Genetic analysis and molecular phylogeny of simian T-cell lymphotropic virus type I: Evidence for independent virus evolution in Asia and Africa

Ki Joon Song, Vivek R. Nerurkar, Naruya Saitou, Aristides Lazo, James R. Blakeslee, Isao Miyoshi, Richard Yanagihara

Research output: Contribution to journalArticle

66 Citations (Scopus)

Abstract

Type C retroviruses, designated simian T-cell lymphotropic virus type I (STLV-I), have been isolated from several genera of Old World monkeys and apes, but not from New World monkeys and prosimians. To determine the genomic diversity and molecular evolution of STLV-I and to clarify their genetic relationship to human T-cell lymphotropic virus type I (HTLV-I), we enzymatically amplified, then directly sequenced selected regions of the gag, pol, env, and pX genes of STLV-I strains from Asia and Africa. STLV-I strains Si-2, Matsu, and JM86 from Japanese macaques, which exhibited sequence similarities ranging from 98.5 to 99.8% among themselves, diverged by 12.9 to 13.3% from STLV-I strain MM39-83 from a naturally infected rhesus macaque, by 9.7 to 11.2% from STLV-I strains from Africa, and by 8.8 to 11.2% from HTLV- I strains originating in Japan, India, Africa, the Caribbean, the Americas, Polynesia, and Melanesia. By contrast, the interspecies nucleotide sequence similarity among African STLV-I strains from green monkey, yellow baboon, sooty mangabey, and common chimpanzee was remarkably high, ranging from 96.9 to 97.4%, and these STLV-I strains diverged by only 2.2 to 2.8% from HTLV-I strain EL from equatorial Zaire. Phylogenetic trees constructed by using the neighbor-joining and maximum parsimony methods indicated that the Asian STLV- I strains diverged from the common ancestral virus prior to African STLV-I and cosmopolitan and Melanesian HTLV-I strains. Thus, our data are consistent with an archaic presence of STLV-I in Asia, probably predating macaque speciation, with subsequent independent virus evolution in Asia and Africa.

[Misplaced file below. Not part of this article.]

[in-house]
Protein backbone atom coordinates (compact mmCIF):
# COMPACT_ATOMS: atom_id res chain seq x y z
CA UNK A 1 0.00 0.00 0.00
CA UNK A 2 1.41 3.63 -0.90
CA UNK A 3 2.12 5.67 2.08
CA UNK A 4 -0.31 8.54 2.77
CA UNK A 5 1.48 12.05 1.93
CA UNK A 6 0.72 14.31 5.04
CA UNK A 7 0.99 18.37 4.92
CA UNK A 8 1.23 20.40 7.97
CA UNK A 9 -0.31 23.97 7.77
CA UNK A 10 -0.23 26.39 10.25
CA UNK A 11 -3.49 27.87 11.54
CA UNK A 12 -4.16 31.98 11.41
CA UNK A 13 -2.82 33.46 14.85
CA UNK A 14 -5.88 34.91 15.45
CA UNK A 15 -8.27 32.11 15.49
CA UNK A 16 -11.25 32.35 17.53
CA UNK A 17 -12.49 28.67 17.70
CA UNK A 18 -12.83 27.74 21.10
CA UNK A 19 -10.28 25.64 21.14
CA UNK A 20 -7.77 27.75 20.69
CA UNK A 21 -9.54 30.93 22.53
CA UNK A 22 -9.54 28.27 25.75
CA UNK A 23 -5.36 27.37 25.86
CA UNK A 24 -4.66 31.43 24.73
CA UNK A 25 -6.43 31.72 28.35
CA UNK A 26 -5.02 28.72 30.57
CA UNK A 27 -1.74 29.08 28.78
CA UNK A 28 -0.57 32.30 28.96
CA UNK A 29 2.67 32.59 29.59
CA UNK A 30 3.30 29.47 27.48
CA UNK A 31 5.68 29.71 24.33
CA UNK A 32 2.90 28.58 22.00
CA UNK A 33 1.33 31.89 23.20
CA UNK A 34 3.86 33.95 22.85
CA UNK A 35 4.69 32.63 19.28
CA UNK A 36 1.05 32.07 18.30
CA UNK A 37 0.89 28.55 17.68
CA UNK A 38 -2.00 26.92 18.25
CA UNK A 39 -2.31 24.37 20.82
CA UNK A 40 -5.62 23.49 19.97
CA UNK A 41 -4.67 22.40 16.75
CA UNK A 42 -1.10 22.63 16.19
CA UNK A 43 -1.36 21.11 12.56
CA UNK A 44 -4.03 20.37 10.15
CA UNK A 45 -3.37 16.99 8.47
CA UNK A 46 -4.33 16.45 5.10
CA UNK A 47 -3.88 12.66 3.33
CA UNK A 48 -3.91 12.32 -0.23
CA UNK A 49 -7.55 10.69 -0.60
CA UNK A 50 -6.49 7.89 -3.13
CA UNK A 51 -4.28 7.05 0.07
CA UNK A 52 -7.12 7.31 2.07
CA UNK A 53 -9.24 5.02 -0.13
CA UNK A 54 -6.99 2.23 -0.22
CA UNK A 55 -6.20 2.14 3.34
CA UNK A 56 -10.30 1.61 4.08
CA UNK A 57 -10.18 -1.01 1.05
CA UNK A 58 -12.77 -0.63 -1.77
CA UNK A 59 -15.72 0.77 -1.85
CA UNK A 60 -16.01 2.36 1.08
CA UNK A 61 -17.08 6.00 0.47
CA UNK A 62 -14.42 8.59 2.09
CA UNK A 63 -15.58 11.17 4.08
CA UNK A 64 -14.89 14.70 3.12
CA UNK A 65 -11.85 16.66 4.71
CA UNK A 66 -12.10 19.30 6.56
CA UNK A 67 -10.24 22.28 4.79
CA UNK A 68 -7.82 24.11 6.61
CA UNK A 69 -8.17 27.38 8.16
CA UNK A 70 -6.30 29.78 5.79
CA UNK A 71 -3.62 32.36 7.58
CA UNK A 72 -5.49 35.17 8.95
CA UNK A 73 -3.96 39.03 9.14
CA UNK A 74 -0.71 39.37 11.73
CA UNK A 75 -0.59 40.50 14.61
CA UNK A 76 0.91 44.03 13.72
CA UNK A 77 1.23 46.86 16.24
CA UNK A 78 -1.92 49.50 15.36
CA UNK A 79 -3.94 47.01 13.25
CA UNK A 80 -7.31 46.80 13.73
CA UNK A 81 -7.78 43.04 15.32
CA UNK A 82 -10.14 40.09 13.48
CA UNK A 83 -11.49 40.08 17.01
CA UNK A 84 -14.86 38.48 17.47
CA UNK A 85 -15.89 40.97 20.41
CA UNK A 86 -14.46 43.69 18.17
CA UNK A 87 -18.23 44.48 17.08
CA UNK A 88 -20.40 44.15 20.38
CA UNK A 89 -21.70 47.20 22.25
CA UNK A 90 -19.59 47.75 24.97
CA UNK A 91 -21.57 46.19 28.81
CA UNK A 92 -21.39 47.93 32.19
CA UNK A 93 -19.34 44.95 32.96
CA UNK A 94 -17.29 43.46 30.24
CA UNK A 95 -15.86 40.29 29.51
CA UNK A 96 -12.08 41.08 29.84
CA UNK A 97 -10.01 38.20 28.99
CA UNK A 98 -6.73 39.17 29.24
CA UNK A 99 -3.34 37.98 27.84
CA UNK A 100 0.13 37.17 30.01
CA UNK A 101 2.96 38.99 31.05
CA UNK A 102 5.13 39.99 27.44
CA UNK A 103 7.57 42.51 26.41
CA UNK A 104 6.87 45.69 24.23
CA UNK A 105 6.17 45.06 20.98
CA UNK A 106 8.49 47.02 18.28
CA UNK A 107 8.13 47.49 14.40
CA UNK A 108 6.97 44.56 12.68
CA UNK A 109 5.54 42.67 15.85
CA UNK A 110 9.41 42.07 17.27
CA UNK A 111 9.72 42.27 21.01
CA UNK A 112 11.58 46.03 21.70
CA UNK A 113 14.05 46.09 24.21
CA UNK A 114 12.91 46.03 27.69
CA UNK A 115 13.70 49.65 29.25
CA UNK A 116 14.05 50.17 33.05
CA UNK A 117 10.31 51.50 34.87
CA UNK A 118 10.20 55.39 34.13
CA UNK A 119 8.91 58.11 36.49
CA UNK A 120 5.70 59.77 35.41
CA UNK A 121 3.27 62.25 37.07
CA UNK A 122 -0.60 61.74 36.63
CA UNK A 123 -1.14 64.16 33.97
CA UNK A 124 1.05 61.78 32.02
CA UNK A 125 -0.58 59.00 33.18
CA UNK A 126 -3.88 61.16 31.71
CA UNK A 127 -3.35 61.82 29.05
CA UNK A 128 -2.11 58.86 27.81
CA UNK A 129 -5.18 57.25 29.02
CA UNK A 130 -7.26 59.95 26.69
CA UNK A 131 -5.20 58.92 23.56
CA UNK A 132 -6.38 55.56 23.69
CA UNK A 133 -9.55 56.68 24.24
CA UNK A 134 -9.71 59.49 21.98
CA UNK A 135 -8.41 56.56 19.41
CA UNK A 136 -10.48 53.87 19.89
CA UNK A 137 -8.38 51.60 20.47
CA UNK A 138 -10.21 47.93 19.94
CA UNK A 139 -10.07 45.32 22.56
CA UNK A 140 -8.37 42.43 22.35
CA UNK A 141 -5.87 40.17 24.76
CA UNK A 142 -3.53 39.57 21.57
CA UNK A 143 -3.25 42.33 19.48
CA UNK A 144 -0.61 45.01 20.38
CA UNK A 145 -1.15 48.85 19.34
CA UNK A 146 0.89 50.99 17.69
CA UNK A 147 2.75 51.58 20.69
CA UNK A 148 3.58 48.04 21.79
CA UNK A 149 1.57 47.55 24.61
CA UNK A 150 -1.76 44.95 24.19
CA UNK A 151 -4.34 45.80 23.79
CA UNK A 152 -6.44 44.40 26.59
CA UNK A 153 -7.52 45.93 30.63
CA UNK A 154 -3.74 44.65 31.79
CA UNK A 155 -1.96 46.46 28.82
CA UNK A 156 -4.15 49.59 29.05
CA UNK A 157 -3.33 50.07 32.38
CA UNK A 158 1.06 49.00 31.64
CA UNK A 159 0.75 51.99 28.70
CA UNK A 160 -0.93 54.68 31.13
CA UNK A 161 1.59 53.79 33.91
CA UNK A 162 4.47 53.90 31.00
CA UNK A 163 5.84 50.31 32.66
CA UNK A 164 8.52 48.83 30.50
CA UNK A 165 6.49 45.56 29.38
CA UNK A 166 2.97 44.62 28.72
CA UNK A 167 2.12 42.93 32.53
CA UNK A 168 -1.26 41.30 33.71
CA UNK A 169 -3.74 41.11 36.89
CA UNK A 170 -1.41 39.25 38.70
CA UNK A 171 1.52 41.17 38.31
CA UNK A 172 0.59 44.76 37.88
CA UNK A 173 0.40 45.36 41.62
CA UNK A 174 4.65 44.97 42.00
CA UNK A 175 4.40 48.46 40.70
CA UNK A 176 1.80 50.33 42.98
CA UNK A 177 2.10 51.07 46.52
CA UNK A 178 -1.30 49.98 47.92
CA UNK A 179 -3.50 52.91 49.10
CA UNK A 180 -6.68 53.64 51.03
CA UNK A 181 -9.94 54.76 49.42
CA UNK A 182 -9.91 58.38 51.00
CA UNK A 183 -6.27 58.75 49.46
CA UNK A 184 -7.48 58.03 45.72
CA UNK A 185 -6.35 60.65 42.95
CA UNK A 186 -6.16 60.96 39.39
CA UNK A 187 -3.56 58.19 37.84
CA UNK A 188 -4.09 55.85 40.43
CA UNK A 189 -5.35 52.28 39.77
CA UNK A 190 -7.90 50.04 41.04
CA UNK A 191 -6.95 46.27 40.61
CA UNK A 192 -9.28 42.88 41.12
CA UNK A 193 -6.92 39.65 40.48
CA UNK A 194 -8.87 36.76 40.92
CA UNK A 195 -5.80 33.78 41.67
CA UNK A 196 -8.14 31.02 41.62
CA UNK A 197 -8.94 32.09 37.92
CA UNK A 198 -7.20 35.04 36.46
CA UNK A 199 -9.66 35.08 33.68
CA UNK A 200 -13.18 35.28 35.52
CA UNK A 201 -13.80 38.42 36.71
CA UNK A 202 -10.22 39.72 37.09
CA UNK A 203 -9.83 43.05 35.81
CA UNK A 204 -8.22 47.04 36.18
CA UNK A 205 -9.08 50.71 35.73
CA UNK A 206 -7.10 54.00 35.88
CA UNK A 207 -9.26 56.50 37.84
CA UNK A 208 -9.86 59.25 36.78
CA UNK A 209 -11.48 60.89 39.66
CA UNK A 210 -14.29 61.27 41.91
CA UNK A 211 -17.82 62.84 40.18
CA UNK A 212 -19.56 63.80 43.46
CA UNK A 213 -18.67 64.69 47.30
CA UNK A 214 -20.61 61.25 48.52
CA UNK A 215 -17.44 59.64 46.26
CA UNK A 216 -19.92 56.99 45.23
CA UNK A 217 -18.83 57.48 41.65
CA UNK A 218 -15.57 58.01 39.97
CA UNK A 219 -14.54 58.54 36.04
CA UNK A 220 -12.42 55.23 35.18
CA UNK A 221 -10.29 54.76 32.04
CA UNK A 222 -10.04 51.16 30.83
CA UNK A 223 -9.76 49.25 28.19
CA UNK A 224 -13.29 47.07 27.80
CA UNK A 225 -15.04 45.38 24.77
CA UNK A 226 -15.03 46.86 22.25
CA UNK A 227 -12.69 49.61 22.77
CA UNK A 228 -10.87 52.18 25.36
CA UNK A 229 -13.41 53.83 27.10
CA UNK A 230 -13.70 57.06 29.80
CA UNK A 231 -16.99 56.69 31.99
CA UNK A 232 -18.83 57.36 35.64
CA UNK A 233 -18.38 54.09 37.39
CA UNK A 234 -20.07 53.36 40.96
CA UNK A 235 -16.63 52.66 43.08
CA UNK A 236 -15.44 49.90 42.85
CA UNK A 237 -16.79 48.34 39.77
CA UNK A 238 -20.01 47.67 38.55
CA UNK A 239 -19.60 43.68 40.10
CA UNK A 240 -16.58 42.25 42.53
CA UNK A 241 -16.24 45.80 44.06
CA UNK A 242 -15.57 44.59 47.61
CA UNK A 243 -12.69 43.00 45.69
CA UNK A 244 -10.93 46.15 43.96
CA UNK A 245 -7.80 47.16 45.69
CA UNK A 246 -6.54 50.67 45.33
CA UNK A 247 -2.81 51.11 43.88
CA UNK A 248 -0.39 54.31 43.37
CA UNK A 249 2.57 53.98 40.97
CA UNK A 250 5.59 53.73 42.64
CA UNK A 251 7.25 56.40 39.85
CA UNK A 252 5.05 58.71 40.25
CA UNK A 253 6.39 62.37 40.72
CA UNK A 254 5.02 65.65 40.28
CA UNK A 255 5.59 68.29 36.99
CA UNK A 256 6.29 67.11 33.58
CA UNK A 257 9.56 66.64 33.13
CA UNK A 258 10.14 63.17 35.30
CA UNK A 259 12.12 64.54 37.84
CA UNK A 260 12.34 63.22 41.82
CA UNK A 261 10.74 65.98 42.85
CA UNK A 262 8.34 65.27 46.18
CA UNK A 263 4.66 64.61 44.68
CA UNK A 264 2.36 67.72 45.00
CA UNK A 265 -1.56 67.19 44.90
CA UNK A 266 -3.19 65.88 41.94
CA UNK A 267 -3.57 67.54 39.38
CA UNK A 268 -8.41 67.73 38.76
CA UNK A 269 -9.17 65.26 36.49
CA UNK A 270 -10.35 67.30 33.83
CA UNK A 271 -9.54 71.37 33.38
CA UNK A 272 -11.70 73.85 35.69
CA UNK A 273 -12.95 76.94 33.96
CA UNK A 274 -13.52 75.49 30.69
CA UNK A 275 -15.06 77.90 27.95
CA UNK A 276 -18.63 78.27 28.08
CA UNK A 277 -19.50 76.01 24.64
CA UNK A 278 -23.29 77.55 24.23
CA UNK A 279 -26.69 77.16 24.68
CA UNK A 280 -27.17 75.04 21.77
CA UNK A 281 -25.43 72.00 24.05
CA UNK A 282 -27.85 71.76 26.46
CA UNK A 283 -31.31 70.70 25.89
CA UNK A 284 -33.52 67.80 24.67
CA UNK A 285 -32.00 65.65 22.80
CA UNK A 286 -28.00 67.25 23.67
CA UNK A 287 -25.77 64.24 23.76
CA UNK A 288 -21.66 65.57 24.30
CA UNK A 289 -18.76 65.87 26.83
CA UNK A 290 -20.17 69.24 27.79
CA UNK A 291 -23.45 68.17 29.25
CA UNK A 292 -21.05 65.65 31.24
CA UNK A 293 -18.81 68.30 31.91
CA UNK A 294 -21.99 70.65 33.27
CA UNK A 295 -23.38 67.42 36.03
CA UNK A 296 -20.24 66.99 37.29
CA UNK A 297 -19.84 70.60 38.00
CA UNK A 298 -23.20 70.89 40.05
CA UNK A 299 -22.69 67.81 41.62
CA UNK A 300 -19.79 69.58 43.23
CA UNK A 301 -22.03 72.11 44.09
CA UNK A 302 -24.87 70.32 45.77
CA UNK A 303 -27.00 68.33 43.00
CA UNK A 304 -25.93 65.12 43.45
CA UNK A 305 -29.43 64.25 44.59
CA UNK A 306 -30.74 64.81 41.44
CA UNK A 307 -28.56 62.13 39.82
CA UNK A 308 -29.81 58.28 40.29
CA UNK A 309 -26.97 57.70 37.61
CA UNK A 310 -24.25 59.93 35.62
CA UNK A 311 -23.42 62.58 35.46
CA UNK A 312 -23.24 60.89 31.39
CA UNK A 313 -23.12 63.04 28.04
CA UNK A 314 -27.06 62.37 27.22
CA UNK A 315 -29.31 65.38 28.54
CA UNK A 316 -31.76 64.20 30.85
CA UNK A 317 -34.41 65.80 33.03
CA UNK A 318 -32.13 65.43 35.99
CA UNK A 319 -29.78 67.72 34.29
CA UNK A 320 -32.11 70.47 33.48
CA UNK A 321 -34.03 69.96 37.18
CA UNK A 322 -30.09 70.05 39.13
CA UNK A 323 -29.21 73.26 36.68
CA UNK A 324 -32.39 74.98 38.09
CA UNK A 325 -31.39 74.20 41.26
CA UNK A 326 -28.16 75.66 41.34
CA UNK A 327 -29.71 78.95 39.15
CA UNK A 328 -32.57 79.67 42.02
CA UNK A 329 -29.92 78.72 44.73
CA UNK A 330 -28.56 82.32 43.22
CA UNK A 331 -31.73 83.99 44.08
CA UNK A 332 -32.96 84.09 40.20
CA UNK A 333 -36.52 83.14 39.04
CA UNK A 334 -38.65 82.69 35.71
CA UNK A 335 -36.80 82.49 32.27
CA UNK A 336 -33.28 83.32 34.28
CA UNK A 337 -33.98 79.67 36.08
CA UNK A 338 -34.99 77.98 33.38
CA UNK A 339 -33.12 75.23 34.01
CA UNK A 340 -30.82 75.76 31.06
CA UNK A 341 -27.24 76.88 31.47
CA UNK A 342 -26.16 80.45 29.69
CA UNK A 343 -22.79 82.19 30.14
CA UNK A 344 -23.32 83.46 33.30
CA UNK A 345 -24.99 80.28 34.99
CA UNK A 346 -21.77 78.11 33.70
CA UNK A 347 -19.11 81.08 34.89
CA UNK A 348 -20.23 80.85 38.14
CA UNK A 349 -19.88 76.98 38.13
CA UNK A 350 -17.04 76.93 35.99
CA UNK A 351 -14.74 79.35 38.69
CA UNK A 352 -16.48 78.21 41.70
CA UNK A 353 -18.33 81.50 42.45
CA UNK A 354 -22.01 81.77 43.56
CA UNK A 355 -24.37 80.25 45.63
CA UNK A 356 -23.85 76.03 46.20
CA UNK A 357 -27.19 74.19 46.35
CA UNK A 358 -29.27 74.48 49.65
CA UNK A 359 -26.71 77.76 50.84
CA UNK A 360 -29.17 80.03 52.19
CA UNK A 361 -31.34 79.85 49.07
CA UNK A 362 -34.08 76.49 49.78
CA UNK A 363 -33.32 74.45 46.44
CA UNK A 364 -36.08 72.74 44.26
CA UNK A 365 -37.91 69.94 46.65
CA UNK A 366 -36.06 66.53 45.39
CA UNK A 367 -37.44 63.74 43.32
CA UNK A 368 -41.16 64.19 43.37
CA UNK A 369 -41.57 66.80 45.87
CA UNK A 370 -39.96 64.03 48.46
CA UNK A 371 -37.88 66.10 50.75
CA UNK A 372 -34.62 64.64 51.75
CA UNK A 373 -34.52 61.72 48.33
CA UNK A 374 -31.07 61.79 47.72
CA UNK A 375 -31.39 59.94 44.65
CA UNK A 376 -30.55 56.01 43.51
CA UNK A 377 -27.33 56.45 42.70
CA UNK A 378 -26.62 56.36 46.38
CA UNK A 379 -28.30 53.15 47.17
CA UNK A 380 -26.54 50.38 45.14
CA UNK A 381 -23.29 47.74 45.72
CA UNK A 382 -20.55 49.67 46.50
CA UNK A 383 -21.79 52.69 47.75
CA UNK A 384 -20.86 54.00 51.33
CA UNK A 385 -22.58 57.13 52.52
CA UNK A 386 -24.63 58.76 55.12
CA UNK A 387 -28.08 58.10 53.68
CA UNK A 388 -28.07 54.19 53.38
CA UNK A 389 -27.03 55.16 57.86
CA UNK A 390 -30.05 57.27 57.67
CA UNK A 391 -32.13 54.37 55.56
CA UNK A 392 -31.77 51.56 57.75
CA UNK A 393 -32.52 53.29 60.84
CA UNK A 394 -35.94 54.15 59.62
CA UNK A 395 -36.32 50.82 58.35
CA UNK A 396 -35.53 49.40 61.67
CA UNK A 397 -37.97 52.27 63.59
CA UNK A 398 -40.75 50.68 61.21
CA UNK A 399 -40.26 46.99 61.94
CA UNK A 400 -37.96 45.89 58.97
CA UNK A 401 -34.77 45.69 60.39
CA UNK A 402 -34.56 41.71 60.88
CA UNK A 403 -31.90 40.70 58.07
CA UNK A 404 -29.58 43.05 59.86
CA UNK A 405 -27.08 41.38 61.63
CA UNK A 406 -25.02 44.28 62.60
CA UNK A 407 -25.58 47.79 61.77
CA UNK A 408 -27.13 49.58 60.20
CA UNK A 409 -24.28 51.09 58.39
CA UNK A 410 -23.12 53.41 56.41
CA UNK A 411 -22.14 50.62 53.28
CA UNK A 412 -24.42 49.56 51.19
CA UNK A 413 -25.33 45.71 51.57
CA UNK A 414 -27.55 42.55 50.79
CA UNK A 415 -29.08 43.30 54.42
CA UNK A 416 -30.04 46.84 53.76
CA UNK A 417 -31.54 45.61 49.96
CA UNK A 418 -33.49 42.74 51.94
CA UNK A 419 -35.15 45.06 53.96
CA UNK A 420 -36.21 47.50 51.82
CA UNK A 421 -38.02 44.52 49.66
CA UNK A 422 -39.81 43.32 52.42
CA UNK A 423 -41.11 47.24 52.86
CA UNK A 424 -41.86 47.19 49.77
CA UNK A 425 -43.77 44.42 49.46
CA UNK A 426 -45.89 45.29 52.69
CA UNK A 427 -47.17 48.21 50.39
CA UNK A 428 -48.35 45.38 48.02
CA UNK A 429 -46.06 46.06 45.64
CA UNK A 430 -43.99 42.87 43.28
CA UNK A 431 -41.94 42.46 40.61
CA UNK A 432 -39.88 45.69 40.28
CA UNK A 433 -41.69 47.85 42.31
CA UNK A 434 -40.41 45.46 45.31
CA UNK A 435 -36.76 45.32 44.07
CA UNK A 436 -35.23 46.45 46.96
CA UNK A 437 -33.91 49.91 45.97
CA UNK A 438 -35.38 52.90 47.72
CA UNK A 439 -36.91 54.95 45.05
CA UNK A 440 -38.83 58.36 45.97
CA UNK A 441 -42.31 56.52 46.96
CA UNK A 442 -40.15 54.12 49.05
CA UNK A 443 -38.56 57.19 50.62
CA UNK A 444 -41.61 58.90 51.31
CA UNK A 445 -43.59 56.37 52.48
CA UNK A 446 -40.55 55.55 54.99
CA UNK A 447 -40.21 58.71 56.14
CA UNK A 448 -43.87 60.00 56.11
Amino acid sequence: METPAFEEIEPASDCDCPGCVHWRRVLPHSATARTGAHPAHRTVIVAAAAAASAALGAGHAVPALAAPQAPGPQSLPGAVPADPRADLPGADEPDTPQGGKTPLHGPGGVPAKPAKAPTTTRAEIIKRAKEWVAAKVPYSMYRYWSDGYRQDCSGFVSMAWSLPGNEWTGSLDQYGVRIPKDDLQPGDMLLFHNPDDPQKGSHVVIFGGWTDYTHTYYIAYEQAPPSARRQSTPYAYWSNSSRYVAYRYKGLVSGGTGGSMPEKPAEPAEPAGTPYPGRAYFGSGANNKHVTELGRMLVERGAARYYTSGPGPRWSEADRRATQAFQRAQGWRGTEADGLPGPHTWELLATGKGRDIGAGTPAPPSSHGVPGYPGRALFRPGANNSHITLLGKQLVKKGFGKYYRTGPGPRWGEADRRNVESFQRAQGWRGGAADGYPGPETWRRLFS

Original languageEnglish
Article number71097
Pages (from-to)56-66
Number of pages11
JournalVirology
Volume199
Issue number1
DOIs
Publication statusPublished - 1994 Feb 15
Externally publishedYes

ASJC Scopus subject areas

  • Virology

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